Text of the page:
Now if I went about saying how I was by nature of my culture better than Poles then I could be labeled as arrogant. But I have not done that nor do I think that. I would simply like Poles to own and admit their faults rather than attack others like filios and co.
Patrycja19 63 | 2,699
2 Nov 2008 #27
And yet another smarmy attempt at an insult. It's not working.

I think your reading way to far into it.. hes discussing it .. it escalated from there.
gtd 3 | 639
2 Nov 2008 #28
I disagree. There is a common undertone in many posts here. It is easy to recognize and I point it out. Comments such as "This is really basic English, isn't it?" are not cryptic at all and meant as insults.

Don't worry I am aware the party line here is not in agreement with me.
Patrycja19 63 | 2,699
2 Nov 2008 #29
There is a common undertone

oh, hold on..now I know your reading it wrong.

a common undertone, you cant even hear how it was presented to you as a simple discussion..

I can say I hate candy in a whiny tone and I can say I hate candy in a mean tone the two would be different.. but I have to say it so you can hear it!!!

you cant possibly get undertones from typing.. unless your super man or something. <~now that had a undertone did ya hear it??
z_darius 14 | 3,968
2 Nov 2008 #30
gtd

With all your remarks about arrogance of Poles you seem to be misunderstanding what I write, and looking for trouble where there is none. I wrote about my experience but you just couldn't take it at face value and that is simply arrogant. This is arrogant because by denying that the experience is true and, psychoanalysis back at you, you are in essence suggesting that Poles cannot learn Polish at a native level without a native teacher. Well, they can and some do. I met such Poles, you haven't. The fact that you haven't experienced something doesn't mean that other haven't either.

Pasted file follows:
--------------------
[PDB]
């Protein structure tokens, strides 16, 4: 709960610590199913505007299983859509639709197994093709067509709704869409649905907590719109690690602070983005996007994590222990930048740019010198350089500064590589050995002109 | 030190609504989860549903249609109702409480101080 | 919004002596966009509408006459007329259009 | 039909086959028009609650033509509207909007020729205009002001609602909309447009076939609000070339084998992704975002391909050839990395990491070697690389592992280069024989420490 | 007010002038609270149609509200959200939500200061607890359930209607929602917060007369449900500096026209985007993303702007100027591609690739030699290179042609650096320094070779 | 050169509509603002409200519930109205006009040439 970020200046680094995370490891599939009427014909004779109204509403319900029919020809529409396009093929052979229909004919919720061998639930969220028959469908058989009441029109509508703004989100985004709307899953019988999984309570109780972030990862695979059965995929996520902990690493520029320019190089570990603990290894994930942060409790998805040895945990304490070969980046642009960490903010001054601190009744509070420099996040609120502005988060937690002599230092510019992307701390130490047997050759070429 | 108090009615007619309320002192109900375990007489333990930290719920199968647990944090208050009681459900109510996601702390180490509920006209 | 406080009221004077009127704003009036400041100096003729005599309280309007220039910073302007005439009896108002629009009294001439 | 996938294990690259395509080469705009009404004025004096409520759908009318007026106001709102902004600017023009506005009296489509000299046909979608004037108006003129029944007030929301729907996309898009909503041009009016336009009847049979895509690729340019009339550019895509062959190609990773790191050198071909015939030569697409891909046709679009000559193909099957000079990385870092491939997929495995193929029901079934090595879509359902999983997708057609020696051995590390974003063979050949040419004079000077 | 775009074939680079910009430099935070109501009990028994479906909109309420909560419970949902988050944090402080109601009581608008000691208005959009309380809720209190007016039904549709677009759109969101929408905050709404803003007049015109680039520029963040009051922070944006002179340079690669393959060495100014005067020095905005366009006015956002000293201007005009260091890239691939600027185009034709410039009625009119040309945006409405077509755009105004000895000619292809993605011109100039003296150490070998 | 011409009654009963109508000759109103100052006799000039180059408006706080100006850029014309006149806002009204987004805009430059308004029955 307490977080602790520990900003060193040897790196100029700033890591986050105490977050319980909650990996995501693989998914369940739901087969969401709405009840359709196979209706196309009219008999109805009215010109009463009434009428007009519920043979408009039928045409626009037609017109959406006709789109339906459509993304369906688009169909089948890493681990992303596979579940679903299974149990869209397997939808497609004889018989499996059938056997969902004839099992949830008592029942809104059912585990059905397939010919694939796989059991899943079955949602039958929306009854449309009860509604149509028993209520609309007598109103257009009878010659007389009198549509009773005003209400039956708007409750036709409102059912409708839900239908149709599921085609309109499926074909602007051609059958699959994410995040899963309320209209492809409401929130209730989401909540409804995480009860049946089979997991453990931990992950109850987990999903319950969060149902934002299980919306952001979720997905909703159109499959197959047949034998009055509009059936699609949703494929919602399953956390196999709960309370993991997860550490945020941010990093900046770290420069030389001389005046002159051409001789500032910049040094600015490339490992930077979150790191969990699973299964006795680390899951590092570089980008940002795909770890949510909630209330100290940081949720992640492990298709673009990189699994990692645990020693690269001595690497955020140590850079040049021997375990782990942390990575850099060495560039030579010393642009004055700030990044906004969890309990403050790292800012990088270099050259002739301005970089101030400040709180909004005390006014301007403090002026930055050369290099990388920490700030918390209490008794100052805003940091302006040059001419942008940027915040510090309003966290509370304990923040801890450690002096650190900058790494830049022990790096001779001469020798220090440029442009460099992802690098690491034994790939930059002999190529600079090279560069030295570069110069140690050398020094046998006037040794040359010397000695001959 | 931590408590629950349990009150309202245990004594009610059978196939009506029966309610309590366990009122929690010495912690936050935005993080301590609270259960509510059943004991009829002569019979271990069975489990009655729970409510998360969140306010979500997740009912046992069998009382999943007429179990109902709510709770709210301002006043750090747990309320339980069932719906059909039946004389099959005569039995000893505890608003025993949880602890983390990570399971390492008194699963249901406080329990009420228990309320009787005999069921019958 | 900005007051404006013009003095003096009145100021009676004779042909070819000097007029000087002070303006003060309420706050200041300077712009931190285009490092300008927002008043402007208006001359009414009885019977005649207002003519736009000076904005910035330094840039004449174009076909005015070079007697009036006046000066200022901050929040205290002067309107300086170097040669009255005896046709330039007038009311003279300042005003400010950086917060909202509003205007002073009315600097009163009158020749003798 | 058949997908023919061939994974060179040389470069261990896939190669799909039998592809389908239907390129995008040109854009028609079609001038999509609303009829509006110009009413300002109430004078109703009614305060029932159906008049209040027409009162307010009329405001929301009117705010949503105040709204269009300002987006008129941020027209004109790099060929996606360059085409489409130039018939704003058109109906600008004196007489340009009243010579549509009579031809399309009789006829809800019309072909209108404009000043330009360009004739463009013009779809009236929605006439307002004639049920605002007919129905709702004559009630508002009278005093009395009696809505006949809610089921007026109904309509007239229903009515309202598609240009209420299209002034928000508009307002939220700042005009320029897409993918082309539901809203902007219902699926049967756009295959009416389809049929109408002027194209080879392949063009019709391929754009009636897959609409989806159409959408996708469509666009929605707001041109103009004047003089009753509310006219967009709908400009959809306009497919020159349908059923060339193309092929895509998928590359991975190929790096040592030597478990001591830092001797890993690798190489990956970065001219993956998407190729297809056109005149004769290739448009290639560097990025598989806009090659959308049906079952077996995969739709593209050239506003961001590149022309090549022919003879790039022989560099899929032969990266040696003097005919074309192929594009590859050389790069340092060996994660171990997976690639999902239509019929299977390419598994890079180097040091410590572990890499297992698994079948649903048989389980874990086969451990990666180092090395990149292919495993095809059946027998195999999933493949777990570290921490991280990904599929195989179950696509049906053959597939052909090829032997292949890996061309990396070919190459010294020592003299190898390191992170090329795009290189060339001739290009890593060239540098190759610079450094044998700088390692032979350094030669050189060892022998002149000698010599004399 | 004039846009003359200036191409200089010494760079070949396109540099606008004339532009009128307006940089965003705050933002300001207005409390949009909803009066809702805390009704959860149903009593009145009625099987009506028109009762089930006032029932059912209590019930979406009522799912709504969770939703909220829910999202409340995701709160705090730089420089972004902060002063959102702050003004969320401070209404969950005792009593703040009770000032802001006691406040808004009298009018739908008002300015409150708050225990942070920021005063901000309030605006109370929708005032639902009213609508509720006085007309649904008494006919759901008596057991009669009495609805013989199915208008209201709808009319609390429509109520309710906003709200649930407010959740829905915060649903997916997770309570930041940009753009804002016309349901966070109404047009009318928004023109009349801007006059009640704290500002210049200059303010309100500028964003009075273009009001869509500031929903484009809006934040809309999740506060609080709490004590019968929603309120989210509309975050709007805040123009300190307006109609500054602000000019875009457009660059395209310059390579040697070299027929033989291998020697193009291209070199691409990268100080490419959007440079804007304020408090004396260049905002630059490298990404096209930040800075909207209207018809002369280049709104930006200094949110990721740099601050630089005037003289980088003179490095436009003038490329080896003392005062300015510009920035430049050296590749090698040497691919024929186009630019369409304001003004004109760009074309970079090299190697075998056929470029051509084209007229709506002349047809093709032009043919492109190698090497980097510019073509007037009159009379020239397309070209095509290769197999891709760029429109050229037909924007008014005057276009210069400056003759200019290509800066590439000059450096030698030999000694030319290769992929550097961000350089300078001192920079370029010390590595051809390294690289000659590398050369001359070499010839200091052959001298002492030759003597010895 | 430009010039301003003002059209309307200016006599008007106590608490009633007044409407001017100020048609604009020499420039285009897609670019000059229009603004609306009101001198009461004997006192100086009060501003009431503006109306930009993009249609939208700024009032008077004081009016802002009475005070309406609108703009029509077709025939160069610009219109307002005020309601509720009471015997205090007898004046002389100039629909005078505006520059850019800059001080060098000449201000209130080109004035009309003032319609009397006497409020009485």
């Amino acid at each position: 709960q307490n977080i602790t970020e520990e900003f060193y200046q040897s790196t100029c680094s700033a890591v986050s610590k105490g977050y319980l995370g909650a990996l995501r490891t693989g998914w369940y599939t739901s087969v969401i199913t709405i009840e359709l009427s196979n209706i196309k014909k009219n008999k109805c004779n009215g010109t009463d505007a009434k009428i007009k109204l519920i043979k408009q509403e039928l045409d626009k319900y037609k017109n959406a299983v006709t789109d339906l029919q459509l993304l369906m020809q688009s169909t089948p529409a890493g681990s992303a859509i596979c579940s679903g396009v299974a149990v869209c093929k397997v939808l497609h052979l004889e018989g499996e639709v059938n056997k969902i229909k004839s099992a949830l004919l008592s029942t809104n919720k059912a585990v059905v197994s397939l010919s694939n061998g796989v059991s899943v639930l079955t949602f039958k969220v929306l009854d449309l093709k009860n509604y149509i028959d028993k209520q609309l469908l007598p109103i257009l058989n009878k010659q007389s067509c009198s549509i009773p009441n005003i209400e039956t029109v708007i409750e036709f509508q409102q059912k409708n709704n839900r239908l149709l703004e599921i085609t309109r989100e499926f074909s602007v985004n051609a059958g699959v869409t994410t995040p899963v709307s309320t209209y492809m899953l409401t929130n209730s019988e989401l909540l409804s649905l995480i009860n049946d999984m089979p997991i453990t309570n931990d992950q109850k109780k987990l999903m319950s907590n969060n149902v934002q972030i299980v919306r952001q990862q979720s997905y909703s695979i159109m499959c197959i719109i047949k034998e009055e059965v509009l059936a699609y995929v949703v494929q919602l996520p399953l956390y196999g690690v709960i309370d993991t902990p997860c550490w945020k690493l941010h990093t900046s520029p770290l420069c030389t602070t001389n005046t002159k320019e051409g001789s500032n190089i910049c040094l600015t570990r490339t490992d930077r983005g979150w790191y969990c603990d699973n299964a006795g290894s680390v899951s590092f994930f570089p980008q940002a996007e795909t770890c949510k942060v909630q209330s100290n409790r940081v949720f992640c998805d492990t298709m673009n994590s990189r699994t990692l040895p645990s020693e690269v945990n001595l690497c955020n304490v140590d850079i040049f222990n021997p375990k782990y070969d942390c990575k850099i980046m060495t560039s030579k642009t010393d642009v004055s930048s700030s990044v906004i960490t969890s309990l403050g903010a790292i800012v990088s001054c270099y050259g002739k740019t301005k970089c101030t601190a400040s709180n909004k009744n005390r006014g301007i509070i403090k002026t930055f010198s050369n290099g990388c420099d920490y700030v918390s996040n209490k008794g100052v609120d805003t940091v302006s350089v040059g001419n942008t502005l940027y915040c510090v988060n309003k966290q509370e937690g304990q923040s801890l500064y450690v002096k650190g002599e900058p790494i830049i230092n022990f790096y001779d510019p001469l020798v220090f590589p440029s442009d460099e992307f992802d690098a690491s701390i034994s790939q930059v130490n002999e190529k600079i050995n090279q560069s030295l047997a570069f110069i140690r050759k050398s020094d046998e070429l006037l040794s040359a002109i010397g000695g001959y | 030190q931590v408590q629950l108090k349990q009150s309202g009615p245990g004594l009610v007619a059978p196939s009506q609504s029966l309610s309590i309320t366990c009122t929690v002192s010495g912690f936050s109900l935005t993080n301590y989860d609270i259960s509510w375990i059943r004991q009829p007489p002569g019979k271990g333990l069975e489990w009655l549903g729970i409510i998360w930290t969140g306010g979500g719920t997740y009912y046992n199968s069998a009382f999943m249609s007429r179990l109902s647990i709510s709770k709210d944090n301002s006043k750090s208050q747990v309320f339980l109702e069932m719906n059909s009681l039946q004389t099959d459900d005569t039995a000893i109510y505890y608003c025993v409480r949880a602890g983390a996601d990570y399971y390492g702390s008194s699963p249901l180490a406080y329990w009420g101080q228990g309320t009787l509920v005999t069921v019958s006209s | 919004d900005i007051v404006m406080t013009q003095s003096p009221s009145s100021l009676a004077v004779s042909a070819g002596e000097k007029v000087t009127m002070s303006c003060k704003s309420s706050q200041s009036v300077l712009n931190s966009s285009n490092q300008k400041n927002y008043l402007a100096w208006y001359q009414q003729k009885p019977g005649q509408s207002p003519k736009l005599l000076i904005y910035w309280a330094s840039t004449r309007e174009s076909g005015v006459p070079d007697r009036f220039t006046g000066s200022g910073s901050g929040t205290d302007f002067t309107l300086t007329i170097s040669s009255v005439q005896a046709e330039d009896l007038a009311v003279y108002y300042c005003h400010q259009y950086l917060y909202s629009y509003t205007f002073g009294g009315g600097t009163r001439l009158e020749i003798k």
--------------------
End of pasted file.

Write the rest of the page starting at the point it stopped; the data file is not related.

What you mentioned earlier about the impossibility of native level proficiency without years of study is largely true. One thing you fail to realize that some people do devote years of study to the language at lengths that are probably not even within the reach of your imagination. I have no idea what they do in Poland now, but when I studied English, phonology alone was a two year course. Led by a Pole. UK and US profs taught literature. Not one was employed to teach the actual language.

Those (students) who cared achieved a decent level of proficiency. Those who didn't... well, I know Poles and Italians in Buffalo, NY who speak perhaps 10 words of English after 40 years in the US. Nurses learn more Italian during a patient's week long stay in a hospital than some Italians learn English in decades.